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Places to paddle around Portland

Whether you prefer a kayak, canoe, or SUP, there are many rivers and lake around Portland where you can go for a float.

A ramp leads down to a river dock with skyscrapers on the other side of the water

See downtown from a different perspective. | Photo via @jose.morales.photography

Table of Contents

Kayaking, canoeing, and paddleboarding are great ways to explore the Portland area. These water sports also offer both physical and mental health benefits that extend far beyond a day on the water.

A blue kayak floats on a glassy river

In Southwest Washington, the Lewis River is a good introduction for beginners. | Photo via PDXtoday

Photo by Cambrie Juarez, PDXtoday

Know the flow

Before we dive in, let’s get a lay of the land (er, water). Check out these unique facts about our region’s main rivers:

  • The Columbia River is the largest river by flow in North America that empties into the Pacific Ocean — 265,000 cubic ft per second on average at its mouth. It also produces the most hydroelectric power on the continent, representing a third of this type of energy source in the US.
  • 11,487 sq miles drain into the Willamette River watershed, or nearly 12% of Oregon. Its source in the Cascade Range, Waldo Lake, is considered one of the purest lakes in the world.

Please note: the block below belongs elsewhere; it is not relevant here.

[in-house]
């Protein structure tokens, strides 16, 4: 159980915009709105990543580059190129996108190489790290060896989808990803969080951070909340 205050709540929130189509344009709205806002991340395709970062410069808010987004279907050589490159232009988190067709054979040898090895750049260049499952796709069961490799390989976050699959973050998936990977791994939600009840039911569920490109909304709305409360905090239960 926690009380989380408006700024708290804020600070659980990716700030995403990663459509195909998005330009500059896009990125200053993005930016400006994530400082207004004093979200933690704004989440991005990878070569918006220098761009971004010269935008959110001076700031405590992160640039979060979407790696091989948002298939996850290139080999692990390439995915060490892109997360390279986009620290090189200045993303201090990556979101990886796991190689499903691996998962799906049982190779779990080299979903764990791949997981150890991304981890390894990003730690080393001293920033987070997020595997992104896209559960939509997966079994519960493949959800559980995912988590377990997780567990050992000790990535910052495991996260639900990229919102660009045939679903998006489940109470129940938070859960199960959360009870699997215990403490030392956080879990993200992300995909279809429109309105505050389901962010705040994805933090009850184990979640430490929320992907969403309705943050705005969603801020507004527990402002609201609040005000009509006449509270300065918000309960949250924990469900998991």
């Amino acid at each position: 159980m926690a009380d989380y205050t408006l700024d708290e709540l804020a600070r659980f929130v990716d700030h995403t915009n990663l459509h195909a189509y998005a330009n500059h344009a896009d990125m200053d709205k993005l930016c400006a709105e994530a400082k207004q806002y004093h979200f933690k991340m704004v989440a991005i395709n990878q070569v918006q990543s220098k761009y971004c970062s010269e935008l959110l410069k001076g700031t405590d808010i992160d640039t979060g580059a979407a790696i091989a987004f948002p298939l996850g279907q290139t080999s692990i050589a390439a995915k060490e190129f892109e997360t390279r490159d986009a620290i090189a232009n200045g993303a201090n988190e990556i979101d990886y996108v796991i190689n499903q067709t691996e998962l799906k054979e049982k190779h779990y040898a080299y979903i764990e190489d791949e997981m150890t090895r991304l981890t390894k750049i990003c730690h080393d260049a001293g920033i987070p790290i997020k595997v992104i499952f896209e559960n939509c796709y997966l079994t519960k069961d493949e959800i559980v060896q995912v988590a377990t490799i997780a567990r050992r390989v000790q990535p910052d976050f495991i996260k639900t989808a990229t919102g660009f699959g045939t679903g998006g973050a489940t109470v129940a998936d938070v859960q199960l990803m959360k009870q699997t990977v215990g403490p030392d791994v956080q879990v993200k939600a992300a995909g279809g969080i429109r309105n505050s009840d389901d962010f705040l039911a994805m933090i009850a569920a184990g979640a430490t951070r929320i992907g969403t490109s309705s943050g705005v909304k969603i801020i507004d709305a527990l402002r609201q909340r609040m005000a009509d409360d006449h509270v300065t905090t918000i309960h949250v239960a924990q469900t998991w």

A person sits in the bow of a canoe with a bridge looming large in front of them

Let’s see your best Lewis + Clark impersonations. | Photo via @toriatheexplorer

Photo via @toriatheexplorer

Where the map turns blue

Here are a few local options for getting your feet wet:

Cathedral Park, 6635 N. Baltimore Ave.
Gaze up at the vaulted underbelly of the St. Johns Bridge, Portland’s tallest.

Willamette Falls, 120 McLoughlin Blvd., Oregon City
From the boat launch at Jon Storm Park, paddle 1.5 miles upriver to feel the mist on your face from the second largest waterfall by volume in the country.

Rooster Rock State Park, Interstate 84, Corbett
You can either keep close to the shoreline to watch Columbia River windsurfers, or venture to the calm lagoon beneath the basalt cliffs where the Vista House is perched.

Hagg Lake, Gaston
Half of this large Washington County lake is a wake-free zone, and you can actually rent a kayak for the day through the parks department. Life jackets are also available to loan.

Trillium Lake, NF-2612, Government Camp
Watching the sunrise over Mount Hood while floating these tranquil waters is a bucket list experience.

Silverton Reservoir, 4381 Silver Falls Drive NE, Silverton
No gas motors are allowed on this small lake which also sports floating swimming platforms. Parking is limited and costs $5.

Sellwood Riverfront Park, 1221 SE Oaks Park Way
Set a course for the south end of the city to do a little people and dog watching along the shoreline and maybe even house hunt for a floating home.

Use our map below to explore even more destinations and contribute your own favorites.

Before you float

Last but not least, we should talk about paddling safety so you don’t capsize:

  • Always wear a PFD (personal flotation device).
  • If you’re going paddling earlier in the season, make sure to dress for the water temperature.
  • Start small. Water, especially flowing water, can be intimidating. First-timers should opt for a small lake, pond, or city canal. You don’t want to get in over your head.
  • Consider a guided adventure from Portland Kayak Company before heading out on your own.
  • For a fully detailed list of do’s and dont’s, check out this paddling safety guide.
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